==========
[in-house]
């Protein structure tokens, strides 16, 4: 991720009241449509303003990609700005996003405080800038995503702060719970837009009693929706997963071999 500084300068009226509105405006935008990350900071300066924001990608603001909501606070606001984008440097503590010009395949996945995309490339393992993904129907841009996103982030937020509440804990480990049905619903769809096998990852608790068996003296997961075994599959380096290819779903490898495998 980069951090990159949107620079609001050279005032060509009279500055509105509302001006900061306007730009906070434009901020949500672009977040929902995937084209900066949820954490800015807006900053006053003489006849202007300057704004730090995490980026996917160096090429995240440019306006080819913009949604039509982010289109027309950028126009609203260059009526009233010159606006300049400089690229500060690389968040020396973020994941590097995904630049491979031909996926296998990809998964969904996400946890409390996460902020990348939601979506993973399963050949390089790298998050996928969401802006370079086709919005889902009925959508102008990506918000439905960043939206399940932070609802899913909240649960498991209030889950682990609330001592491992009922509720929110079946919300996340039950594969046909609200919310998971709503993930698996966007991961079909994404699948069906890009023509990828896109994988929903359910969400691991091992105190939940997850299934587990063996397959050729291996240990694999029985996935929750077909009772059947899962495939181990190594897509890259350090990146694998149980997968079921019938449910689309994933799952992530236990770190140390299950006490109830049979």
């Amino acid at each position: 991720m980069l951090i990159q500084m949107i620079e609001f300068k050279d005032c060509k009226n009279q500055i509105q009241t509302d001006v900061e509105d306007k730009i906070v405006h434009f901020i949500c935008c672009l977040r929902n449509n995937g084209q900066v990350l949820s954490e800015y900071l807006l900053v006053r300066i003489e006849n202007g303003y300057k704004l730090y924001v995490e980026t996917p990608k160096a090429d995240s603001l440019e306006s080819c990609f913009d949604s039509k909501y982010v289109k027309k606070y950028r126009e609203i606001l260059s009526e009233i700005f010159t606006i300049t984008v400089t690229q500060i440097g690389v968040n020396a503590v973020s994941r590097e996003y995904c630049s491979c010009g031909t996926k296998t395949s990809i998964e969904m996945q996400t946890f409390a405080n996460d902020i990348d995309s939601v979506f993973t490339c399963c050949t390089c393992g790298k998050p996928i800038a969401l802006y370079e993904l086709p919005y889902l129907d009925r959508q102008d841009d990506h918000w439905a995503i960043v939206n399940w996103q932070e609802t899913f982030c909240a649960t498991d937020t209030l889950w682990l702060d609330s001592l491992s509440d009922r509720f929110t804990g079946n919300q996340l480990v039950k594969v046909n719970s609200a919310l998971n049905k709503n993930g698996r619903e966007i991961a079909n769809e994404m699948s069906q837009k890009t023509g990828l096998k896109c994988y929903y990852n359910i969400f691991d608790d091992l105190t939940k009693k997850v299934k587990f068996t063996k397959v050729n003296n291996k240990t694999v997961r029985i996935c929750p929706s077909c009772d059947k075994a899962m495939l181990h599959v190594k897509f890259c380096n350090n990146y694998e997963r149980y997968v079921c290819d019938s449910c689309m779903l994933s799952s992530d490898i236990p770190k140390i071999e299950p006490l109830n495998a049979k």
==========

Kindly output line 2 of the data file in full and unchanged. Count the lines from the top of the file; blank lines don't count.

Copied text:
């Protein structure tokens, strides 16, 4: 991720009241449509303003990609700005996003405080800038995503702060719970837009009693929706997963071999 500084300068009226509105405006935008990350900071300066924001990608603001909501606070606001984008440097503590010009395949996945995309490339393992993904129907841009996103982030937020509440804990480990049905619903769809096998990852608790068996003296997961075994599959380096290819779903490898495998 980069951090990159949107620079609001050279005032060509009279500055509105509302001006900061306007730009906070434009901020949500672009977040929902995937084209900066949820954490800015807006900053006053003489006849202007300057704004730090995490980026996917160096090429995240440019306006080819913009949604039509982010289109027309950028126009609203260059009526009233010159606006300049400089690229500060690389968040020396973020994941590097995904630049491979031909996926296998990809998964969904996400946890409390996460902020990348939601979506993973399963050949390089790298998050996928969401802006370079086709919005889902009925959508102008990506918000439905960043939206399940932070609802899913909240649960498991209030889950682990609330001592491992009922509720929110079946919300996340039950594969046909609200919310998971709503993930698996966007991961079909994404699948069906890009023509990828896109994988929903359910969400691991091992105190939940997850299934587990063996397959050729291996240990694999029985996935929750077909009772059947899962495939181990190594897509890259350090990146694998149980997968079921019938449910689309994933799952992530236990770190140390299950006490109830049979």